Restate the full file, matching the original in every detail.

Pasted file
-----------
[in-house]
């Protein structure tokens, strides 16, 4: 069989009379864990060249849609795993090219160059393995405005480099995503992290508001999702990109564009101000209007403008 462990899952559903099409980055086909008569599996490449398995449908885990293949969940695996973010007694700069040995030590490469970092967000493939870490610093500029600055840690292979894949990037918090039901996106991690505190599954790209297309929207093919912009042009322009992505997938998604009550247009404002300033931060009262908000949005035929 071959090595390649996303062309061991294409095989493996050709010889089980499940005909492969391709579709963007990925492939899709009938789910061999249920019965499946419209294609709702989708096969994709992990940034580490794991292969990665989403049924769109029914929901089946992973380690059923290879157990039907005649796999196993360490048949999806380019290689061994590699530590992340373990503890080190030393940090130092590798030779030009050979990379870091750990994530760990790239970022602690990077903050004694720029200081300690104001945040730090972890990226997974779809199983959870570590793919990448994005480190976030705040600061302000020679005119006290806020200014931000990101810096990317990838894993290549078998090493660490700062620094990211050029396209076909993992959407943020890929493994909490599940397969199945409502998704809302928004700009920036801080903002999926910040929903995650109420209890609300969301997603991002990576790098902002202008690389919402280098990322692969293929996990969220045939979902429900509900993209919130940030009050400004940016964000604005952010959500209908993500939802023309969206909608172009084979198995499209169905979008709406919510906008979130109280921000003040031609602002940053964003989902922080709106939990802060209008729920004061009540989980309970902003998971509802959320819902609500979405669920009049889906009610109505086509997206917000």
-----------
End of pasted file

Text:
[in-house]
């Protein structure tokens, strides 16, 4: 069989009379864990060249849609795993090219160059393995405005480099995503992290508001999702990109564009101000209007403008 462990899952559903099409980055086909008569599996490449398995449908885990293949969940695996973010007694700069040995030590490469970092967000493939870490610093500029600055840690292979894949990037918090039901996106991690505190599954790209297309929207093919912009042009322009992505997938998604009550247009404002300033931060009262908000949005035929 071959090595390649996303062309061991294409095989493996050709010889089980499940005909492969391709579709963007990925492939899709009938789910061999249920019965499946419209294609709702989708096969994709992990940034580490794991292969990665989403049924769109029914929901089946992973380690059923290879157990039907005649796999196993360490048949999806380019290689061994590699530590992340373990503890080190030393940090130092590798030779030009050979990379870091750990994530760990790239970022602690990077903050004694720029200081300690104001945040730090972890990226997974779809199983959870570590793919990448994005480190976030705040600061302000020679005119006290806020200014931000990101810096990317990838894993290549078998090493660490700062620094990211050029396209076909993992959407943020890929493994909490599940397969199945409502998704809302928004700009920036801080903002999926910040929903995650109420209890609300969301997603991002990576790098902002202008690389919402280098990322692969293929996990969220045939979902429900509900993209919130940030009050400004940016964000604005952010959500209908993500939802023309969206909608172009084979198995499209169905979008709406919510906008979130109280921000003040031609602002940053964003989902922080709106939990802060209008729920004061009540989980309970902003998971509802959320819902609500979405669920009049889906009610109505086509997206917000």